Prior to the Council meeting, COPOH flooded Members of Parliament with telegrams and letters urging them to include disability in the nondiscrimination clause. Unfortunately, just days before the Council meeting, a special advisor to Jean Chrétien, the then Minister of Justice, advised COPOH, that only grounds "that have been long recognized" and which do not require "substantial qualification" would be included in a nondiscrimination clause. Disability, he said, did not fit this criteria.
Council members were alarmed and dismayed by this response, and thus we spent much of our time discussing and debating how to get our message of inclusion taken much more seriously. We finally settled on the need to publicly demonstrate our concern and frustration at being left out of the Constitution-making process. Consequently, instead of returning home to our families and jobs that Sunday evening, we gathered in an Ottawa hotel room to organize the details of a public demonstration, prepare protest signs, and devise a media strategy.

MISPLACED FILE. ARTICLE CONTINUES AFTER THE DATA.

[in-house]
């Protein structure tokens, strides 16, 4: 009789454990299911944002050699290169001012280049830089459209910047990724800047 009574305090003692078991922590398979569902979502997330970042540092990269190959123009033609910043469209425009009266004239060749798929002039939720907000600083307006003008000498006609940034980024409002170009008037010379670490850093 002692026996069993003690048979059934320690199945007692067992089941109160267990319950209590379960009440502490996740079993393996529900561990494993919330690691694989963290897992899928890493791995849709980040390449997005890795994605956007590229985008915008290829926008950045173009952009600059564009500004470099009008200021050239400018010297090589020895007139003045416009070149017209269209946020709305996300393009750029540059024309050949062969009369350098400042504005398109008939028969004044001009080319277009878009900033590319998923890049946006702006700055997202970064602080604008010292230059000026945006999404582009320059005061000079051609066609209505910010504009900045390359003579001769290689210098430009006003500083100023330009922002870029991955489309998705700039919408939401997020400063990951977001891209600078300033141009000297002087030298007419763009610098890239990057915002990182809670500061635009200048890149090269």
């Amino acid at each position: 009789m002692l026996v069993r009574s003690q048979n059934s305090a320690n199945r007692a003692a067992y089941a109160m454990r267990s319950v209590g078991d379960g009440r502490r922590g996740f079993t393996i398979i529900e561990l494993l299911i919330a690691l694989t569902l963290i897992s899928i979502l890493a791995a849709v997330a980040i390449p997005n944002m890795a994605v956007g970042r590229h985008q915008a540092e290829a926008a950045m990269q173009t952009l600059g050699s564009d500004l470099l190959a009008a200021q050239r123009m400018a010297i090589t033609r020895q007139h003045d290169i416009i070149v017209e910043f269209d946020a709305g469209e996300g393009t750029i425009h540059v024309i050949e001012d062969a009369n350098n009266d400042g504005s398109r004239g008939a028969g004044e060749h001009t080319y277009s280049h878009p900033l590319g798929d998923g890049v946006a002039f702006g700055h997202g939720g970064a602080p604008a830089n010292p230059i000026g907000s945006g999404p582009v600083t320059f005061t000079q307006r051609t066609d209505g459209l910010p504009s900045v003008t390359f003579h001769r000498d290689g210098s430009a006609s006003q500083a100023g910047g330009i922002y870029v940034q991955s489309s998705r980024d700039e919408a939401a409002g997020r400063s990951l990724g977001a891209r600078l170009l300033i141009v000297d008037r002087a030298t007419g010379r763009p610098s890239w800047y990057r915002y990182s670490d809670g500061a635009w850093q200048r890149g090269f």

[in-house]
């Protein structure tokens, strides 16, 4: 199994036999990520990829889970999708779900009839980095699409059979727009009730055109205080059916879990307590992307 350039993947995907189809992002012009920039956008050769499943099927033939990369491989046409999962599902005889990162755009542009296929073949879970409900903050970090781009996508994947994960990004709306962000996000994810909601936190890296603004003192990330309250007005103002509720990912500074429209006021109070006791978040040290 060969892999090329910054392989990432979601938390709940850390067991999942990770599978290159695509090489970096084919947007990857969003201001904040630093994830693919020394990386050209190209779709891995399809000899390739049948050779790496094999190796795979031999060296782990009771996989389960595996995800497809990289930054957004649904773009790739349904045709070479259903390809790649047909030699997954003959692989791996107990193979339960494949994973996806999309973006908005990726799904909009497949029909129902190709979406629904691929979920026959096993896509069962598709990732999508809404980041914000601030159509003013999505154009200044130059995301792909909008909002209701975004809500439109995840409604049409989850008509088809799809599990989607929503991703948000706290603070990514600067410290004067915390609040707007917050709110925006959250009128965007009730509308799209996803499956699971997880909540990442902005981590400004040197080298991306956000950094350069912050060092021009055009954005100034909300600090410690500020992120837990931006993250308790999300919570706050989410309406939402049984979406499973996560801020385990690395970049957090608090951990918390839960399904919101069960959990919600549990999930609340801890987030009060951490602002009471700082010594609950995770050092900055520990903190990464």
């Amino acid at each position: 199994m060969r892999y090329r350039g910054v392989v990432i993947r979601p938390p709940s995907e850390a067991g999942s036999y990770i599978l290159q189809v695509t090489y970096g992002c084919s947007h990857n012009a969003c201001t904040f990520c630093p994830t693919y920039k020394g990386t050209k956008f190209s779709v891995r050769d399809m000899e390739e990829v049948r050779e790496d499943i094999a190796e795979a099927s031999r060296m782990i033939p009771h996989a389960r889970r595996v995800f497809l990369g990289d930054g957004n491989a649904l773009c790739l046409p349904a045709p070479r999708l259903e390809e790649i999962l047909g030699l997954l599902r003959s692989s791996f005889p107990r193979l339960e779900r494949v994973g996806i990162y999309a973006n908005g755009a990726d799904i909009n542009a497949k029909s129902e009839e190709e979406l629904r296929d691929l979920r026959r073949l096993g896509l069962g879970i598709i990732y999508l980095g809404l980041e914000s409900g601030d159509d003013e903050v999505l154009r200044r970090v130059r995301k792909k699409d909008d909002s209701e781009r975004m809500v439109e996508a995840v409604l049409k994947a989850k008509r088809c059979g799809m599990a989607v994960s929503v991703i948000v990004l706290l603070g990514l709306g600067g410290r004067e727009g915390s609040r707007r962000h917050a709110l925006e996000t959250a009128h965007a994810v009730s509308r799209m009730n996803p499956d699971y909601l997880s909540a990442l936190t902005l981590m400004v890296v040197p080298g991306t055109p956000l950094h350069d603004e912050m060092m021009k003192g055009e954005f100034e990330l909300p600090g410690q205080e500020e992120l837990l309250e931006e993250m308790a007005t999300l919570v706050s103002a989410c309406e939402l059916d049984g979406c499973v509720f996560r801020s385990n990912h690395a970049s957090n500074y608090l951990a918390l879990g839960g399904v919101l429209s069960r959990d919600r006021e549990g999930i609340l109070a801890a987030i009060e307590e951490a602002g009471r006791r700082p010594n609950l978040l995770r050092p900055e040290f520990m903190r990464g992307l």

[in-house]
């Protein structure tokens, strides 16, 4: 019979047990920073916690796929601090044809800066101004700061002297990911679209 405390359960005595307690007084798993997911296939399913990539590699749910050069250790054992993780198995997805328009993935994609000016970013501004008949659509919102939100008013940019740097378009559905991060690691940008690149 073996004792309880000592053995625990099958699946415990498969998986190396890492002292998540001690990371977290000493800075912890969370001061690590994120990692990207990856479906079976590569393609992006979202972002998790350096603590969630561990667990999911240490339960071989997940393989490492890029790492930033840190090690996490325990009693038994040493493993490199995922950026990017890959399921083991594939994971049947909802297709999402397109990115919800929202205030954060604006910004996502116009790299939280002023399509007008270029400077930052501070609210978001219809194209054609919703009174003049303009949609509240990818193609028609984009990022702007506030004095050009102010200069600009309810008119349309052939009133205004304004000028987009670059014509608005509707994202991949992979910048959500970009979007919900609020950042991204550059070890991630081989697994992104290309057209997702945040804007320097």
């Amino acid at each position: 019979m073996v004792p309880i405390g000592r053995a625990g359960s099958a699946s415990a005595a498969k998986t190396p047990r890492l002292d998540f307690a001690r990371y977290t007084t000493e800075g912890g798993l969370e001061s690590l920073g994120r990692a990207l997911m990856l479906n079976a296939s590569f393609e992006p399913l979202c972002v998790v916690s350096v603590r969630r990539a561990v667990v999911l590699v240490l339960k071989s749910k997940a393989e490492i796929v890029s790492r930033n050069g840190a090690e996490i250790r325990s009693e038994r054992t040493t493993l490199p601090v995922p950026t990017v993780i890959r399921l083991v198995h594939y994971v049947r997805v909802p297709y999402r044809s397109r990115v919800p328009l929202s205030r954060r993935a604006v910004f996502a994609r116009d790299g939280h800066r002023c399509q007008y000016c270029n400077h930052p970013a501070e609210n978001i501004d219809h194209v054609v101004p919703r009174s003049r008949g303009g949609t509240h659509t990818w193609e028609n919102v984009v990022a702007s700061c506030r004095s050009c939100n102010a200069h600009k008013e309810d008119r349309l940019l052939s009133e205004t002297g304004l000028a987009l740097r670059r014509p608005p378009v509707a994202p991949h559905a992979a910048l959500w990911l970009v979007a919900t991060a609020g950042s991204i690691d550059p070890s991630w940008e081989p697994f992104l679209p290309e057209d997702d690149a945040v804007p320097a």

On Monday, November 3rd, 1980, 14 members of COPOH demonstrated on Parliament Hill, chanting slogans and waving signs in an effort to get our message across to government. We attracted significant media because the sight of people with a variety of disabilities shouting for their rights was quite a new concept in Canadian society. Allan Simpson, the then Chair of COPOH, told an Ottawa newspaper that "coalition members were prepared to take their case to the United Nations or to ask the British Parliament to delay patriation of the constitution until their demands were met."
Prior to the protest, I phoned my employer to advise her of my activities. As a strong human rights activist, she supported my participation. She suggested that I not be the "first to throw the blood on the steps" so to speak. However, unknown to me, my protest-loving guide dog pushed her way to the front and the next day our picture was splashed across Canada in a number of newspapers. Fortunately, my employer was very supportive of our cause and I retained my job.